Often scientists talk about the cosmic timescale. For humans, a decade is often viewed as a long time. On a cosmic timescale, 10 years or even a hundred years is the blink of an eye. Cosmic timescales are measured in millions or billions of years. Scientists from the Lawrence Livermore National Laboratory recently announced that research indicates our solar system formed in less than 200,000 years.
On a cosmic scale, that is very fast. Researchers came to this conclusion after looking at isotopes of the element molybdenum found in meteorites. The material makes up the sun and the rest of the solar system and came from the collapse of a large gas and dust cloud about 4.5 billion years ago. By observing other solar systems that formed similarly to our solar system, astronomers were able to estimate that it likely took about 1 to 2 million years for the collapse of the cloud and the ignition of a star.
Before this study, the solar system formation timeframe was not clearly known. The new research shows the gaseous cloud collapse that led to the formation of the solar system happened very quickly, in less than 200,000 years. To put this timeframe in a better perspective, scientists on the project say that if we scale this to compare to human pregnancy, the pregnancy would last about 12 hours rather than nine months.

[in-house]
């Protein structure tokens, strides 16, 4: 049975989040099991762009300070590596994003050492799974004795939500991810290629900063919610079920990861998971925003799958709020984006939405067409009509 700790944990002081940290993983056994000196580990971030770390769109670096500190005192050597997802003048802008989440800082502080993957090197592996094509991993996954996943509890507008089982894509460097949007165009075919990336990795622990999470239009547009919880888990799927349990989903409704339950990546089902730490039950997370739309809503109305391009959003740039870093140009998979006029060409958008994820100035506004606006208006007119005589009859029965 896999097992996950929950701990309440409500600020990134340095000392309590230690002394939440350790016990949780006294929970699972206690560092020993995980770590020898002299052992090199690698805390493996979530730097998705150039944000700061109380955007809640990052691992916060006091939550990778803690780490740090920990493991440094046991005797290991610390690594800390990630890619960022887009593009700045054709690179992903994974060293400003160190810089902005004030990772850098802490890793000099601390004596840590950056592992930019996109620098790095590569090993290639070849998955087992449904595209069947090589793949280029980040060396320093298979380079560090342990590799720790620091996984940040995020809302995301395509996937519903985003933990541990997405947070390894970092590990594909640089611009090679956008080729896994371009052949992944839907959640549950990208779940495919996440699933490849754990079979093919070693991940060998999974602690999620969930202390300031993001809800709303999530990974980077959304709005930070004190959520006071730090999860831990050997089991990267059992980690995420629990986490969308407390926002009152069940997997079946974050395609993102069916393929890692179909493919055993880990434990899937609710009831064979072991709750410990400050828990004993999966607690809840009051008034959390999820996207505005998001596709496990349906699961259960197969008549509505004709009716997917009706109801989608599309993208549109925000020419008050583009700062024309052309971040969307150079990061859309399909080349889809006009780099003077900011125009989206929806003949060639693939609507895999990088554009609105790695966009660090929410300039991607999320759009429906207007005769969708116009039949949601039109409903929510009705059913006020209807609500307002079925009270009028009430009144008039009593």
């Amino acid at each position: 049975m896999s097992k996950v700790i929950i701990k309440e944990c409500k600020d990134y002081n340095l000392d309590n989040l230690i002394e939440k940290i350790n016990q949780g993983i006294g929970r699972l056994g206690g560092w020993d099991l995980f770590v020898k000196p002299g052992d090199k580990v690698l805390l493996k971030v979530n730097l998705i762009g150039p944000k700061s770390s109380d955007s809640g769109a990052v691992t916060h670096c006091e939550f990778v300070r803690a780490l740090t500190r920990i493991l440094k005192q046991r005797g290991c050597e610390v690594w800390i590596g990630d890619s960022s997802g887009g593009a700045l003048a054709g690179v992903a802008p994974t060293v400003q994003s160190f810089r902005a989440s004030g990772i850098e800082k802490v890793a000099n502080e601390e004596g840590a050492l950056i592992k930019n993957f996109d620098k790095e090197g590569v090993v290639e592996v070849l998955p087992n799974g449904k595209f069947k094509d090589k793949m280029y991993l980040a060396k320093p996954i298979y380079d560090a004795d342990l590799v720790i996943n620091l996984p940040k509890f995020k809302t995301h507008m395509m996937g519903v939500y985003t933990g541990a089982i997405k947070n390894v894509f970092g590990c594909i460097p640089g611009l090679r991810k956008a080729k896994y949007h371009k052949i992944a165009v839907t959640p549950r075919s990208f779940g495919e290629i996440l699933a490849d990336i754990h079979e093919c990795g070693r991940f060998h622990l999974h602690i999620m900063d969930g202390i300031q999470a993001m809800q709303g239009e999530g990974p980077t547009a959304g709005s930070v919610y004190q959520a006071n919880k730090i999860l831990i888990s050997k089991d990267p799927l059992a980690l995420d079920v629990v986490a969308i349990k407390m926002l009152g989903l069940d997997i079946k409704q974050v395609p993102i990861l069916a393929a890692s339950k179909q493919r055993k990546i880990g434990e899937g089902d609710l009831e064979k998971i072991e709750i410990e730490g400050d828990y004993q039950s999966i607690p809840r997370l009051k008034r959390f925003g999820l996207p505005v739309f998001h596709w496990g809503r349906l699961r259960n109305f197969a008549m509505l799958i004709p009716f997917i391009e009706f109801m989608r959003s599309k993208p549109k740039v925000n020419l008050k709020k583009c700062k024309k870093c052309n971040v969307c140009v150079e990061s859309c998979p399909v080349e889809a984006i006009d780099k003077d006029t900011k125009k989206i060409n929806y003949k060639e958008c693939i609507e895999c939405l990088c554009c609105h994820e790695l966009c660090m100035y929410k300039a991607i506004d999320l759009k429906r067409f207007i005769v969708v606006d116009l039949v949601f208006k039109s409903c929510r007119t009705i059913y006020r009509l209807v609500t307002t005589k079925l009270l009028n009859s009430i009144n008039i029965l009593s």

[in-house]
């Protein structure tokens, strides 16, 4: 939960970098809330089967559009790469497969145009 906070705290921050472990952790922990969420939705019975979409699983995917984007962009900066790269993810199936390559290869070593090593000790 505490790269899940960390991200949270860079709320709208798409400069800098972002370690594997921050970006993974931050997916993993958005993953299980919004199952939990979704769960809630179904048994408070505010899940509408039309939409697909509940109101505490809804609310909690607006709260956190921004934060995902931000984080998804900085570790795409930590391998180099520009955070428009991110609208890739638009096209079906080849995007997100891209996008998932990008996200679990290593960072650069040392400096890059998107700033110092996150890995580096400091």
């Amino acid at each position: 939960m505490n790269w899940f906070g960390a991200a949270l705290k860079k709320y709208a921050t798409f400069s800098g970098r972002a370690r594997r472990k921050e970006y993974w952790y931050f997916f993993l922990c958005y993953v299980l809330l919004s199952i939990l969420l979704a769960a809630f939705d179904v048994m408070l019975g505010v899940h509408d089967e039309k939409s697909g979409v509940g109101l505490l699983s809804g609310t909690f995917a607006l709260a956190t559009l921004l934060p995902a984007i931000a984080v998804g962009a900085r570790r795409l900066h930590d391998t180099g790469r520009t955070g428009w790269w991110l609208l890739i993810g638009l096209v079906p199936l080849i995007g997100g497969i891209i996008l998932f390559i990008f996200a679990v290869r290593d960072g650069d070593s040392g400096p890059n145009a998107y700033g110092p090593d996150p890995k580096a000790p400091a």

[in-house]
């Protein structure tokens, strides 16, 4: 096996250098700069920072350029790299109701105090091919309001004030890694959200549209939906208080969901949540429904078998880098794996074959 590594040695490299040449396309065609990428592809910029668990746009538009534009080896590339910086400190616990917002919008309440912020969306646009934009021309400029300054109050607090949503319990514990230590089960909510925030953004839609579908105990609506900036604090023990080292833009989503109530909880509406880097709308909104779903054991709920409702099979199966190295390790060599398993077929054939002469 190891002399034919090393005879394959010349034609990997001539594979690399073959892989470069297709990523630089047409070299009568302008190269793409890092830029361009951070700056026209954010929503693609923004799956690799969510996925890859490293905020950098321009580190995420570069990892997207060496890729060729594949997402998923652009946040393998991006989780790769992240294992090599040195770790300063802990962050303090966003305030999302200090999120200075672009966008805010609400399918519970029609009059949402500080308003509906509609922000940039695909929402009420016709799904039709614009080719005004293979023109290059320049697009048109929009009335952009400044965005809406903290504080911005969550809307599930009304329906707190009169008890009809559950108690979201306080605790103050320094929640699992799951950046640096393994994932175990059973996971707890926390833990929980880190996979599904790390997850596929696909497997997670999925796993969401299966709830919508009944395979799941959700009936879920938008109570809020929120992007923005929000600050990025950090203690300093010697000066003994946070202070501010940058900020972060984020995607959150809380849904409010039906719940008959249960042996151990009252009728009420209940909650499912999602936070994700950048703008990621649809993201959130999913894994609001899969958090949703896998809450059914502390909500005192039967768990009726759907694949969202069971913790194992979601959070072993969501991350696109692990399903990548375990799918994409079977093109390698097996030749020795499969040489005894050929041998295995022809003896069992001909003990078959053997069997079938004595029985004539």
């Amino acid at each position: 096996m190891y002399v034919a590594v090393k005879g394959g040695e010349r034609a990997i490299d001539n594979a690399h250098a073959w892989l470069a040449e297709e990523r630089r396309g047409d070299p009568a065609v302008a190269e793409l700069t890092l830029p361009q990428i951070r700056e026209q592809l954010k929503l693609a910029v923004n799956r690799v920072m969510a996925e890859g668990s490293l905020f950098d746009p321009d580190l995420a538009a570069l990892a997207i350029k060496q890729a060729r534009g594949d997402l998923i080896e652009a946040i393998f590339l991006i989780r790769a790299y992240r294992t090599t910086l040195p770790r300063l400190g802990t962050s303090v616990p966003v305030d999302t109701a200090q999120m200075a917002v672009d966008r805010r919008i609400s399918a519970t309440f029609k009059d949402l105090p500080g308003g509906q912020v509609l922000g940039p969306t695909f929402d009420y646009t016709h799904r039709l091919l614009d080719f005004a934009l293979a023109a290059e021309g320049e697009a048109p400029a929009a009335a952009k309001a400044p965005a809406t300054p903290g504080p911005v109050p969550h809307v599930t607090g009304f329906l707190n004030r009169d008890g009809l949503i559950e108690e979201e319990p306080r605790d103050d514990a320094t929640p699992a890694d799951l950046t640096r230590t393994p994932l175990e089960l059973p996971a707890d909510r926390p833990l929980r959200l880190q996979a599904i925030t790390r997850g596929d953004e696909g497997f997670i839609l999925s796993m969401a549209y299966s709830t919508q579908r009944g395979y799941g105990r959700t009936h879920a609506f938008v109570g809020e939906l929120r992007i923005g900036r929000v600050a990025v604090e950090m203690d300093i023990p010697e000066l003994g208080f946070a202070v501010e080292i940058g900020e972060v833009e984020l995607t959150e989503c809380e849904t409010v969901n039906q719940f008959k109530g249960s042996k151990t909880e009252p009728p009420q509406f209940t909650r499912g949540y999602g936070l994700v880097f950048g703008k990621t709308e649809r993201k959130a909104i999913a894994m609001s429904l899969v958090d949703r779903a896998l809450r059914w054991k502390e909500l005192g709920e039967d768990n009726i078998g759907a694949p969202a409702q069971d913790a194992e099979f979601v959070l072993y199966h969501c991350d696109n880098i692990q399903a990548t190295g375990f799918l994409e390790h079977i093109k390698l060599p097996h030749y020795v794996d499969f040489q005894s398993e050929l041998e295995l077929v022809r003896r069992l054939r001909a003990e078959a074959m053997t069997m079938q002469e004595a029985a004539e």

The oldest dated solids in the solar system are calcium-aluminum-rich inclusions (CAIs). The samples provide a direct record of the formation of our solar system. CAIs are micrometer two centimeter-sized inclusions and meteorites that formed in high temperatures of over 1300 degrees Kelvin, likely near the young sun.
The CAIs were then transported outward to a region where carbonaceous chondrite meteorites formed. The majority of CAIs formed 4.567 billion years ago, over about 40,000 to 200,000 years. By measuring the molybdenum isotopic and trace element compositions of various CAIs from carbonaceous chondrite meteorites, the team found the distinct isotopic compositions of CAIs cover the entire range of material that formed in the protoplanetary disc instead of a small slice. That means the inclusions must’ve formed within the time span of cloud collapse.